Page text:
How To (Re)Design an ATM

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In the fall of 2005, Wells Fargo hired a design firm to redesign the user interface on their ATMs. The old design was deemed clunky, partly because it had to deal with two kinds of machines: those with touchscreens, and those with buttons along the left and right sides of the screen. The new design would work only on the touchscreen models, introducing a new flexibility in layout and interaction design.

Designer Holger Struppek recounts his experience on the redesign project in his excellent article, That design is money! A better ATM experience from Wells Fargo. The article covers a series of anecdotes about designing a better ATM experience, which astounds me for two reasons: first, that an ATM experience can be good; and second, that the ATM screenshots shown in the piece actually exist in the wild (it's like banking in the not-too-distant future. I'm not a Wells Fargo customer, but this ATM design is tempting...my bank is still stuck in the 80's, apparently. Here's a sample from Struppek's article:

A great feature of the Wells Fargo ATM UI has always been the Quick Cash button. It allows you to quickly withdraw an often-used amount from your checking account with the press of one button. There is no need to go through the steps of selecting an account, selecting an amount, and confirming the transaction. However, few people knew that this feature could be customized with a different amount and account. The functionality was always there, but it required pressing the My ATM Preferences button, followed by a tedious multi-step procedure to change the settings.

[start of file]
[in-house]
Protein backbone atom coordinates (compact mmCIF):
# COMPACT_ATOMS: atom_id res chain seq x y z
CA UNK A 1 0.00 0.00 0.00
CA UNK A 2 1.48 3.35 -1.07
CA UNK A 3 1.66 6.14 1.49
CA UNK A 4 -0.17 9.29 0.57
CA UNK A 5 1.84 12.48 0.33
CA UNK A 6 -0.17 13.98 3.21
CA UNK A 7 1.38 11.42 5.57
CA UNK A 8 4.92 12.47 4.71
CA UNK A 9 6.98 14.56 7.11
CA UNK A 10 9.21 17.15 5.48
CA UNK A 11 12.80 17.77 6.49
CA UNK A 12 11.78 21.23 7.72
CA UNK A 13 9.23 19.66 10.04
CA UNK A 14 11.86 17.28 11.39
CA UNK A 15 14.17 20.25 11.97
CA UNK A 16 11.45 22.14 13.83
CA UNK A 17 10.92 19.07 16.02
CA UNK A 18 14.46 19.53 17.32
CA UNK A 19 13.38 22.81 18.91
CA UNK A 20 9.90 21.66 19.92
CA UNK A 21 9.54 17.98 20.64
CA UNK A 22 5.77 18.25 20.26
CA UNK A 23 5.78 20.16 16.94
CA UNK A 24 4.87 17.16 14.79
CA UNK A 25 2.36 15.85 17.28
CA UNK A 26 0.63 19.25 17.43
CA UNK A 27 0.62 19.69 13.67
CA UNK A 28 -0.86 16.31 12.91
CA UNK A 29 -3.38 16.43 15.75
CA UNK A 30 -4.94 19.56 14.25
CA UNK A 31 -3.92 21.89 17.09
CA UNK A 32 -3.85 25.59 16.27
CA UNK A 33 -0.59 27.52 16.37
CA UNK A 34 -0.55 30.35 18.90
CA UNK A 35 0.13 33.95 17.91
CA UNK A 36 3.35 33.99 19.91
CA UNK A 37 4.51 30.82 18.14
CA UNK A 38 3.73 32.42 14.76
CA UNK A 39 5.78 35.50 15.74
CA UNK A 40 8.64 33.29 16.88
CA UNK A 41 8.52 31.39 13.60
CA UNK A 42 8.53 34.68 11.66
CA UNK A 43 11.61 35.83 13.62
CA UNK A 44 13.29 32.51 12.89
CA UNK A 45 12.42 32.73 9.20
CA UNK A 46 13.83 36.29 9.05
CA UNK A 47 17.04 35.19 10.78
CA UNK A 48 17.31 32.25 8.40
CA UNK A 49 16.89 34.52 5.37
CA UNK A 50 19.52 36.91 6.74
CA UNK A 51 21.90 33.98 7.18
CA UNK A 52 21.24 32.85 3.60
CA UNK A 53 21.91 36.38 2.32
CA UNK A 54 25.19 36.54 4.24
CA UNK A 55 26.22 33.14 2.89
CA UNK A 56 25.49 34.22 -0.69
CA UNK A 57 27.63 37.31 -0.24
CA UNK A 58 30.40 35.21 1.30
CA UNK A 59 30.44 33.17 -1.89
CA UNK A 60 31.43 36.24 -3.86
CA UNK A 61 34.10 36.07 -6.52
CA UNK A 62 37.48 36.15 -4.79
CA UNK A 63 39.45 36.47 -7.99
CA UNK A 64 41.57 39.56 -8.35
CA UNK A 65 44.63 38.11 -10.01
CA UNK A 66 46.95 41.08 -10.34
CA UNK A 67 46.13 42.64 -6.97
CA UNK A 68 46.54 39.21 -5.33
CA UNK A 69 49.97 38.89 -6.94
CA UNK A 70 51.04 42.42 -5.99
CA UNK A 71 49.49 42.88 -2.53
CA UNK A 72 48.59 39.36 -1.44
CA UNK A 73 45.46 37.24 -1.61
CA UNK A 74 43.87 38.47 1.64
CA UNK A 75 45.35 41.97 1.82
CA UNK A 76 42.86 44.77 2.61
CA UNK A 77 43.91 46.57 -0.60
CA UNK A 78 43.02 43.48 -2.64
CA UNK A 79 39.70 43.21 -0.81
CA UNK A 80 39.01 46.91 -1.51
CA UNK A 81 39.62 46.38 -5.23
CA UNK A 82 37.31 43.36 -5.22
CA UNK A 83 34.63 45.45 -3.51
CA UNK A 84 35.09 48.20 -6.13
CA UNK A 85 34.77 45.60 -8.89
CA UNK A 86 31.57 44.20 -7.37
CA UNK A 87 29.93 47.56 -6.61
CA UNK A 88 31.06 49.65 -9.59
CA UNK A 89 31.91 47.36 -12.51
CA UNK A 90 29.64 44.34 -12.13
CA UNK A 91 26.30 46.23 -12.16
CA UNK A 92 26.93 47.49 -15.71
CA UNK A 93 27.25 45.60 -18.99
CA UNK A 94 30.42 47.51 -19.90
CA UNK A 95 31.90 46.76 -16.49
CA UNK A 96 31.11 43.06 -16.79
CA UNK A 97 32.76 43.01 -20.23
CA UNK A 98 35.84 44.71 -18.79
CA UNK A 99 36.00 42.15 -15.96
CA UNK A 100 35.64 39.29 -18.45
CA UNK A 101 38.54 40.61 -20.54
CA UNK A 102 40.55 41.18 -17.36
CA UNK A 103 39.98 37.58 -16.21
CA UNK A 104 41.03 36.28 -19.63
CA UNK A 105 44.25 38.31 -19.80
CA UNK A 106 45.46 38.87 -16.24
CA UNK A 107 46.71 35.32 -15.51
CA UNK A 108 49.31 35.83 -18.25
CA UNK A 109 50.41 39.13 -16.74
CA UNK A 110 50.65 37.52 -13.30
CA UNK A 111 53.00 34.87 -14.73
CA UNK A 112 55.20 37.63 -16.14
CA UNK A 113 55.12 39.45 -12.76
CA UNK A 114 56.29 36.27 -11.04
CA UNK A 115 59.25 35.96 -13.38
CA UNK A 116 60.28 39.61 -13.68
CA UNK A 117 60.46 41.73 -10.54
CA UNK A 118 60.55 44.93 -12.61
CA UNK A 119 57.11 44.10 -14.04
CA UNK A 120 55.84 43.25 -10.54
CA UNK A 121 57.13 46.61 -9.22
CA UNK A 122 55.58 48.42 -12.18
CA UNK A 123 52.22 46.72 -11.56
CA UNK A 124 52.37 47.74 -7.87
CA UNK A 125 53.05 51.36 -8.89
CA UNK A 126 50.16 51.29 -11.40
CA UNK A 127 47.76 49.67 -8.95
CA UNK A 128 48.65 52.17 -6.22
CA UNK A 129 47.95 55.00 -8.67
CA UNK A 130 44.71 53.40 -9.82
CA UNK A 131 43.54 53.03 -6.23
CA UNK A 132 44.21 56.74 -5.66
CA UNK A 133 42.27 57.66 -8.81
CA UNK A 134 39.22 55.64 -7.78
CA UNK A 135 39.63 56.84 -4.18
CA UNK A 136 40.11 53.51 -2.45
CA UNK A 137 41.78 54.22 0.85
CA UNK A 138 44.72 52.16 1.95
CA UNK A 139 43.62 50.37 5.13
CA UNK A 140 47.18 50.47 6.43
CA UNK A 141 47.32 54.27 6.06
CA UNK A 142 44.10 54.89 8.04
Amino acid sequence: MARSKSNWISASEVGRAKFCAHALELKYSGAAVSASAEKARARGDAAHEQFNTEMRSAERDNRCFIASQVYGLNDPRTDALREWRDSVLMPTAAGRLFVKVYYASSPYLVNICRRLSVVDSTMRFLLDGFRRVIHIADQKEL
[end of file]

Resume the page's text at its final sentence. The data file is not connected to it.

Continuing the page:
We thought that the new UI could be better than that. Instead of just offering generic choices and complicated customization procedures, the ATM should learn by itself what individual customers do most often, and then make those things easier to accomplish.

The new UI still offers the Quick Cash feature, but in a much smarter way. Instead of one Quick Cash button, we introduced a whole column of shortcut buttons that behave somewhat like the History menu in a web browser. It is still possible to customize them through Set My ATM Preferences, but hardly necessary since they always reflect the most recent transactions.

Read the rest for an interesting story on user interface design.

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July 25, 2008 - 2:16pm
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